I can imagine another scenario that could very easily have happened if Mary hadn’t taken that initiative. In my alternative story, Mary stays home. The angel tells her that Elizabeth is pregnant, and Mary is happy to hear it. She tells her mother about it, and maybe local female cousins as well, and they spend a lot of time talking about how wonderful it is for Elizabeth to be pregnant. They tell each other stories of women they knew who struggled with infertility. They talk about women who became pregnant after giving up hope. Perhaps they refer to Abraham and Sarah from the Bible, or maybe they remember Hannah, another biblical character who became pregnant after waiting a long time. Pregnancy after infertility is a wonderful gift, and, just like today, probably everyone in Mary’s village had a story to tell about it.
But Elizabeth’s pregnancy had additional significance beyond the gift of a baby after a long period of infertility. Elizabeth’s son would grow up to be “great in the sight of the Lord” and would speak and minister “with the spirit and power of Elijah” (Luke 1:15, 17). If Mary hadn’t taken the initiative to visit Elizabeth, she would have missed talking with the one woman who had some inkling of the amazing thing that had happened to her and the high calling of her son.
After Jesus is born, Joseph and Mary present him in the temple. A faithful man named Simeon recognizes that Jesus is the Messiah. He says a beautiful prayer in response to seeing Jesus, and then turns to Mary and tells her what he sees about Jesus’ ministry. His final words to Mary are sobering: “A sword will pierce your own soul” (Luke 2:35).
Mary’s conversations with Elizabeth may very well have given her the foundation for the kind of strength and resilience she would need in order to live with that sword piercing her heart. Because of her visit with Elizabeth, she entered into her role as mother of the Son of God, knowing she was not alone in bearing a miracle baby who would be called to do extraordinary things.
We have no record of Elizabeth and Mary meeting again. When horrible things happened to John the Bapist and then later to Jesus, the memory of those three months with Elizabeth must have given Mary comfort. Mary would have rejoiced in her friendship with one other woman called by God to bear a child who would change history and who would bring tears and great sadness to his mother.
Next week: Obstacles in taking initiative. If you’d like to receive an email when I post on this blog, sign up under “subscribe” in the right hand column. This post is excerpted from my book Friending: Real Relationships in a Virtual World. For a complete list of my books, click here.)
Tuesday June 20 2017
I often think of friendship as a verb, and when I think of actions that shape friendship, what comes to mind first and foremost is the willingness to take initiative. Over and over.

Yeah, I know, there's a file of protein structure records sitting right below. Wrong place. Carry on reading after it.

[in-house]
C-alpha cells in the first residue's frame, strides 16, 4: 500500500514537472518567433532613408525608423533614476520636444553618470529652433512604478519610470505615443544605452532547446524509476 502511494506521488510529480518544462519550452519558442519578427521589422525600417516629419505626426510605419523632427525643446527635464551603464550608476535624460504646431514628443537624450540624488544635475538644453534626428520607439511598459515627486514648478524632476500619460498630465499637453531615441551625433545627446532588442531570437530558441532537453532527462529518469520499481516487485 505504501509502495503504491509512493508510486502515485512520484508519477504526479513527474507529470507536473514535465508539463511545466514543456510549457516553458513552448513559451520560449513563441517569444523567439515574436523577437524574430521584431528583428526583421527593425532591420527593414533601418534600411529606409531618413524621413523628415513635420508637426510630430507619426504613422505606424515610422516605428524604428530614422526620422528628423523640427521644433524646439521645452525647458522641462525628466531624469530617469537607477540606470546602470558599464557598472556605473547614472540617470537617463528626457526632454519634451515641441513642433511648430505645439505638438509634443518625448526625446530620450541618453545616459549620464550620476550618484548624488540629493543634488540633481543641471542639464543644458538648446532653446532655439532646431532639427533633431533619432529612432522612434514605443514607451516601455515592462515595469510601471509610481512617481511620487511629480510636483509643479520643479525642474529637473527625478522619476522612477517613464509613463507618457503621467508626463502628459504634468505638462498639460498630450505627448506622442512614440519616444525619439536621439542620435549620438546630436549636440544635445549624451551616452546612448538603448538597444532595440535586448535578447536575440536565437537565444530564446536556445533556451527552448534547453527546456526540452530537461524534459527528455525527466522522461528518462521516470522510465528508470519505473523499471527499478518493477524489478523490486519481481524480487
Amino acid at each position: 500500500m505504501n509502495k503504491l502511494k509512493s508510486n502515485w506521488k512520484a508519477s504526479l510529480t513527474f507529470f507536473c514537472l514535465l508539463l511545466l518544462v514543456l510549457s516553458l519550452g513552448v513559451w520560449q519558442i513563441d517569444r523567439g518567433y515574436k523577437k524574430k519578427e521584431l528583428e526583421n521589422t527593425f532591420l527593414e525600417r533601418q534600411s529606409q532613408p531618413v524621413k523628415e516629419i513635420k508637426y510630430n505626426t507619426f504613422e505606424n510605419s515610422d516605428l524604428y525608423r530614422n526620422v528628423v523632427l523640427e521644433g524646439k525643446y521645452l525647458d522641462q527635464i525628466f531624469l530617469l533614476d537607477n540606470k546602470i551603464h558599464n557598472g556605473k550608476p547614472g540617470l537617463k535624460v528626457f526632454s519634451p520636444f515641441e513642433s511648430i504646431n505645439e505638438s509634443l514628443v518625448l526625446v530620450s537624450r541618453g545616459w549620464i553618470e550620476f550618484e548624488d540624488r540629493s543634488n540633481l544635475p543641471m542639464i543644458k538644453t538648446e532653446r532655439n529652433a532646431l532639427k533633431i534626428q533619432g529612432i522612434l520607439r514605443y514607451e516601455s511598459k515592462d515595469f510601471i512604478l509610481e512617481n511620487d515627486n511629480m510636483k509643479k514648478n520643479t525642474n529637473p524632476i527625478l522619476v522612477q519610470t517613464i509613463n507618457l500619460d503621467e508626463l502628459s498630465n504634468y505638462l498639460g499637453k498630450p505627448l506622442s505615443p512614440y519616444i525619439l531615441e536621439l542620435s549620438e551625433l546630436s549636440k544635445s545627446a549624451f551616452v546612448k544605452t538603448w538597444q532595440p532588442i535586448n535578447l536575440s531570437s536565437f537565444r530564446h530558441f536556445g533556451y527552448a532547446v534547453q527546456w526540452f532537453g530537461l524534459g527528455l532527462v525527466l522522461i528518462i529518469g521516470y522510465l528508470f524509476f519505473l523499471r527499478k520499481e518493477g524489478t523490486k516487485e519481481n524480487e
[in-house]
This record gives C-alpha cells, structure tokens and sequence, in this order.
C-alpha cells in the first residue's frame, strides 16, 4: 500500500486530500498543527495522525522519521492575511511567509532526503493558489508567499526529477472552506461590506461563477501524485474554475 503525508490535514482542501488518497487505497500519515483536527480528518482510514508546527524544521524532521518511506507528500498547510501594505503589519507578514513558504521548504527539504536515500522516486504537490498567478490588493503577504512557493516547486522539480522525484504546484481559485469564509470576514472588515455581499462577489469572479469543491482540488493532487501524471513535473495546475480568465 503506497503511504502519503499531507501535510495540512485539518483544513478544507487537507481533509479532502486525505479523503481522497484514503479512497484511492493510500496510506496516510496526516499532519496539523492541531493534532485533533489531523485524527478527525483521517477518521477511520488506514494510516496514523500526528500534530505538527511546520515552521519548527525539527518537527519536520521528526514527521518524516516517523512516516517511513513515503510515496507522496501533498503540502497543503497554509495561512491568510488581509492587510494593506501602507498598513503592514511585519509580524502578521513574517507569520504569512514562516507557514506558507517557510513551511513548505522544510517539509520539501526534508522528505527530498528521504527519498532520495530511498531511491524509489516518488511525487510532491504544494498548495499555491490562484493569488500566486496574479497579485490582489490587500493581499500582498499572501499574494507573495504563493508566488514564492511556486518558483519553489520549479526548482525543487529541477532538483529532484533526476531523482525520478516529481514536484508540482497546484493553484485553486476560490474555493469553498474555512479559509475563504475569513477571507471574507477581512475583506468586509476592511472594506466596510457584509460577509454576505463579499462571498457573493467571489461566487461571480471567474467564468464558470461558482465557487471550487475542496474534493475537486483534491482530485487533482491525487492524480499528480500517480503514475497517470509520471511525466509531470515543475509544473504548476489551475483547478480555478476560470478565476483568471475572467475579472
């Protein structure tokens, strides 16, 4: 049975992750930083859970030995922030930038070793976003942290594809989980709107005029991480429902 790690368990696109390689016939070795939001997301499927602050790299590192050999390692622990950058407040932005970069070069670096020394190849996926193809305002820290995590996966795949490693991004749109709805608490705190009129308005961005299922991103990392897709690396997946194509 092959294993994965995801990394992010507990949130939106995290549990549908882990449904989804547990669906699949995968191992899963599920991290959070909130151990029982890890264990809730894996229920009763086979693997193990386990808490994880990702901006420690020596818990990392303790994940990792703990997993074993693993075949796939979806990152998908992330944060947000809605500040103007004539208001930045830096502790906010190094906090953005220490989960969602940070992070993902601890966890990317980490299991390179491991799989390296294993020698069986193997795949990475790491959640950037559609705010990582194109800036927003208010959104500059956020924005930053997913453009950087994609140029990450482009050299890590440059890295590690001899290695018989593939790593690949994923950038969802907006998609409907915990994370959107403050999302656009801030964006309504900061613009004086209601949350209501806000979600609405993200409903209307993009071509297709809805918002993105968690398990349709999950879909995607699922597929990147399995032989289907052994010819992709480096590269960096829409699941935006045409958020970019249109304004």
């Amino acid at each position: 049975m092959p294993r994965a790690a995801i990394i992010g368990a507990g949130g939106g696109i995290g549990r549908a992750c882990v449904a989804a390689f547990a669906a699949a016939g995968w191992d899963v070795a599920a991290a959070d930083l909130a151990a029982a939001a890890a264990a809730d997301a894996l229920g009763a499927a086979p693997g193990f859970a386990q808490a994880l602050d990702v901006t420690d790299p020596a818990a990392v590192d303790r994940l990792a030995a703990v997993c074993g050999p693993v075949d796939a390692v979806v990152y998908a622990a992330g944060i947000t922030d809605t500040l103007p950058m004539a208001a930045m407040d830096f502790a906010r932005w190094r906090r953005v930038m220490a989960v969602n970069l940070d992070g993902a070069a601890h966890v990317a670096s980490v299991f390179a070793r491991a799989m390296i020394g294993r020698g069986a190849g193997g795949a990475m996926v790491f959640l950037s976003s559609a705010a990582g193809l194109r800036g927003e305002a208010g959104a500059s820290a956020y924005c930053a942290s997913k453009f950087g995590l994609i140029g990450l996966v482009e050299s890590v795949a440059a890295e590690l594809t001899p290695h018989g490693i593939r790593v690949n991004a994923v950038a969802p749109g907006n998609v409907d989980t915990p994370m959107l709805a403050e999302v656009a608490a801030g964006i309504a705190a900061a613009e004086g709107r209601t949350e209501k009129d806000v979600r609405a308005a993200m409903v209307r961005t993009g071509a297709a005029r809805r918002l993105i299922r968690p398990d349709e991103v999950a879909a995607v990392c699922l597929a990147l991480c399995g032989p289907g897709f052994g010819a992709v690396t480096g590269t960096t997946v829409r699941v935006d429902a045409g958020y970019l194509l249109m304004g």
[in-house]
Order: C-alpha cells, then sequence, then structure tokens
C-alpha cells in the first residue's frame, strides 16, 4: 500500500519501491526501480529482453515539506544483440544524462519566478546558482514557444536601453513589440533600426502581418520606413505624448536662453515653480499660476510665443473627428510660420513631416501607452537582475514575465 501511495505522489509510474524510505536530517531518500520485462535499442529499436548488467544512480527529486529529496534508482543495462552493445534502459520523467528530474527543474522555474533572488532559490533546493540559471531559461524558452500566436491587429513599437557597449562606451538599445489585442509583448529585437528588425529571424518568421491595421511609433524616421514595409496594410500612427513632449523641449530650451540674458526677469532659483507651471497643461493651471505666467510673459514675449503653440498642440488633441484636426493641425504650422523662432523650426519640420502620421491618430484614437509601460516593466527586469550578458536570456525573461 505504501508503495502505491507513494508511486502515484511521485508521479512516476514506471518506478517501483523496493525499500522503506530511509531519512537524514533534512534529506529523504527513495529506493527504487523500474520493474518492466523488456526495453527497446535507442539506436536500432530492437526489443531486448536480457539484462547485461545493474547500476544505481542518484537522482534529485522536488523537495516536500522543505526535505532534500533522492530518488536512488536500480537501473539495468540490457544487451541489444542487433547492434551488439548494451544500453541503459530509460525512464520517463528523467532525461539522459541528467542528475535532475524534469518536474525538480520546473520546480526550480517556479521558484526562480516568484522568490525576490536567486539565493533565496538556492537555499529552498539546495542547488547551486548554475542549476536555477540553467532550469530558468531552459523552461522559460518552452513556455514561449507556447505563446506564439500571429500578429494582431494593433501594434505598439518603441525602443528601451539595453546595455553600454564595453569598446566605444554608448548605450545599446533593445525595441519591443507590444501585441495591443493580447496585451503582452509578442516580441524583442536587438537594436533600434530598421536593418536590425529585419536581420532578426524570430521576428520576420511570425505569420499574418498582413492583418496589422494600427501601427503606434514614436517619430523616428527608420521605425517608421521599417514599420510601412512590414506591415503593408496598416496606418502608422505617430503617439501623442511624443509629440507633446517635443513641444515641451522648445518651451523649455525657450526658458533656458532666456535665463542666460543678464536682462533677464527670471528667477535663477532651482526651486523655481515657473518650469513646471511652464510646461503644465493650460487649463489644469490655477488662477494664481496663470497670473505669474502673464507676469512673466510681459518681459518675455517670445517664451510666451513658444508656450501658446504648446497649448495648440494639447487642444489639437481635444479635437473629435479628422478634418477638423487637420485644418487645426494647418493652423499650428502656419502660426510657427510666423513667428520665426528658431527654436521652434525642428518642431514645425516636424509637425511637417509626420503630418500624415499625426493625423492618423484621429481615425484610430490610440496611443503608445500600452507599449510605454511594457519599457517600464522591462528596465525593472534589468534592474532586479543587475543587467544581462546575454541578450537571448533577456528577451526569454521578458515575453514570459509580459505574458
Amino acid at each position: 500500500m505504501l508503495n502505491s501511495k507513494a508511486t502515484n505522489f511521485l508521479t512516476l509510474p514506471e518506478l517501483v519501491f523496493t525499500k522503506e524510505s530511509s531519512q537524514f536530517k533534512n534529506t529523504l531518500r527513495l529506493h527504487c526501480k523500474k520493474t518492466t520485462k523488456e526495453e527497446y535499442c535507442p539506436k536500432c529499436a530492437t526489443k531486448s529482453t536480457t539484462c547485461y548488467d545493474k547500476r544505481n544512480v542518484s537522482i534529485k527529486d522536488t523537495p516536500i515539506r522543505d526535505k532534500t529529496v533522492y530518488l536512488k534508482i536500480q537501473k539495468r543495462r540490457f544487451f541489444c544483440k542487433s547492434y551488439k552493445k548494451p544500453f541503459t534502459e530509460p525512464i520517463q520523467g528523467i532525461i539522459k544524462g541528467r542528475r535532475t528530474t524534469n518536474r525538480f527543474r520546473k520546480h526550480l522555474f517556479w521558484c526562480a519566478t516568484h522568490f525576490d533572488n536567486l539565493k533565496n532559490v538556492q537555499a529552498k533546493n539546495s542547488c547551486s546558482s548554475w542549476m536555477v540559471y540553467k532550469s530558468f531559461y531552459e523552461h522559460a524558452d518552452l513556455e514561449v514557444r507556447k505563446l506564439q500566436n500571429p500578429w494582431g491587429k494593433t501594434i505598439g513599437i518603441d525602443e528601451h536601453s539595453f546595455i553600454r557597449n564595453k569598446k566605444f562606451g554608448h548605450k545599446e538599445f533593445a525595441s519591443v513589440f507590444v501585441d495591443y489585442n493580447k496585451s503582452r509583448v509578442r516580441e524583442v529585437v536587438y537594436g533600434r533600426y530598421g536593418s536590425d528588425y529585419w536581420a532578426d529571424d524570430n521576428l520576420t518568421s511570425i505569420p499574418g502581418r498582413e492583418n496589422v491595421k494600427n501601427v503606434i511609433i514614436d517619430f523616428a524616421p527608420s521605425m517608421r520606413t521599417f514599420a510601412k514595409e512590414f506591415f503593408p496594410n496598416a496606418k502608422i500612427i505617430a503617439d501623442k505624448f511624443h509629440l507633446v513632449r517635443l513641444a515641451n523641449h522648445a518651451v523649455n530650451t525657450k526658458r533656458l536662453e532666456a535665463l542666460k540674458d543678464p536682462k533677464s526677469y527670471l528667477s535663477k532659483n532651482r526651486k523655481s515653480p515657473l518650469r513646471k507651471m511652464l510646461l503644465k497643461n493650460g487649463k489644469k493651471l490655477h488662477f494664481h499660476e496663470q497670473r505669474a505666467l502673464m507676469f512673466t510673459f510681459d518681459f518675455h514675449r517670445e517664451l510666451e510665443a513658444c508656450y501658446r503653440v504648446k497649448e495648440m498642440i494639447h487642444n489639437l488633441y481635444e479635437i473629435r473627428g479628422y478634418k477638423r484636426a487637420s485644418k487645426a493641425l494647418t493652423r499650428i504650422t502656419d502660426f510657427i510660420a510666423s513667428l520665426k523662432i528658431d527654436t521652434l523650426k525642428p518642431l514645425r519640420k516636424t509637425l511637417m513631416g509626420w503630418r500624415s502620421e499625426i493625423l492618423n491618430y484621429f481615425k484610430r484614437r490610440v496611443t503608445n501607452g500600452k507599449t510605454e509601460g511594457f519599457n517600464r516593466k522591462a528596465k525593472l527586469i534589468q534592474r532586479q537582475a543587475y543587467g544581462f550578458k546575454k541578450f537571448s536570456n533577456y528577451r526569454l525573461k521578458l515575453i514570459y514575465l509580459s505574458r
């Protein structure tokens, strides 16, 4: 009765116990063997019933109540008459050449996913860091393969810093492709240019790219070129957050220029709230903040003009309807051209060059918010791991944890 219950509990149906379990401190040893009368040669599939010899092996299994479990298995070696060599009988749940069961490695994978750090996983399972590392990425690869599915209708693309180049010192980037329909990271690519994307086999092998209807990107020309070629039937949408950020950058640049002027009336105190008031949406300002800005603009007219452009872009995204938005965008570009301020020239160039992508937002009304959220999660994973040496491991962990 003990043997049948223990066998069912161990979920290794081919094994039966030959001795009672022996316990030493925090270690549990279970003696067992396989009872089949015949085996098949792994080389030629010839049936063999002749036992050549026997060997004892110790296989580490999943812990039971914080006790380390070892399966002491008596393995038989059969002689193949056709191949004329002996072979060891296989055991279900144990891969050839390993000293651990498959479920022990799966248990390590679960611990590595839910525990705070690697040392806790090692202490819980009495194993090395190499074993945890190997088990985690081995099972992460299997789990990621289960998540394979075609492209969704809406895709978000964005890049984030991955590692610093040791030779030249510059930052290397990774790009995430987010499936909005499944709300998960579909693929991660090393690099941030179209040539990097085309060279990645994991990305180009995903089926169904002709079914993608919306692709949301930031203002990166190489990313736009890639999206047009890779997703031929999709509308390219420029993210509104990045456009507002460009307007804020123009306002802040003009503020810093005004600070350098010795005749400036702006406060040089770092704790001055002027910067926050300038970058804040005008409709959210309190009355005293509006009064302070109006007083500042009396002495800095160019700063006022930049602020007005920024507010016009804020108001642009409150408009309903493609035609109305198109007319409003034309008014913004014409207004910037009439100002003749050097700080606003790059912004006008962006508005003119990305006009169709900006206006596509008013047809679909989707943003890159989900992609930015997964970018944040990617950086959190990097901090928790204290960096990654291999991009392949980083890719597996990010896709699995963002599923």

Initiative means making some kind of response after a friend has surgery. Perhaps a card, a meal, a gift, a phone call or a visit. Initiative means creating opportunities to listen when a friend is going through a crisis—suggesting a conversation over coffee, making time for a phone call or sending an email with specific questions about the situation. Initiative means checking in with friends when you haven’t heard from them for a while. Initiative means remembering to pray for a friend’s needs.
I know that initiative is so important to me because I had to navigate eleven moves in my first fifteen years. As I look back on my childhood, I can see clearly that if I hadn’t taken initiative over and over to reach out to potential new friends, I would have been desperately lonely.
The emphasis I place on initiating in friendship also comes from conversations I’ve had with both men and women over the years. “I have trouble initiating,” many people have told me as they talk about feeling isolated and wanting more friends.
Serena, a librarian in her fifties, expressed two important beliefs when I interviewed her: “friendship takes time” and “to be friends requires intentionality; it rarely ‘happens.’” She noted that people so often say, “Let’s get together,” but find it hard to follow through. “I wouldn’t have either,” she said, “had I not scribbled notes to myself on my calendar or scraps of paper in my car to ‘call this person’ or ‘invite that person over for dinner.’”
Serena has nurtured the habit over the years of having people over for tea or dinner, either individually or in groups, and in this way has developed friendships with neighbors, coworkers and church members.
Tabitha, in her eighties, has reflected a lot about initiative in friendships. She takes frequent initiative with friends, but is always grateful when someone else jumps in and makes connection with her. She reflected: “Good friends are caring, loyal and understanding. They’re strong, so you can lean on them. They have integrity, so you know that what you tell them won’t go any further. They have time for you, and they make connection with you at least sometimes, so it’s not always you who has to take initiative.”
Initiative in friendships today takes many forms, and in this series of blog posts I’ll describe a variety of kinds of initiative. I’ll also explore some of the obstacles to initiating. I’ll close with a lovely quotation from Orlando A. Battista (1917–1995):
The greatest weakness of most humans is their hesitancy to tell others how much they love them while they’re still alive.
(Next week: “What Mary might have missed.” If you’d like to receive an email when I post on this blog, sign up under “subscribe” in the right hand column. Illustration by Dave Baab: "Walking at Greenlake." This post excerpted from my book Friending: Real Relationships in a Virtual World.)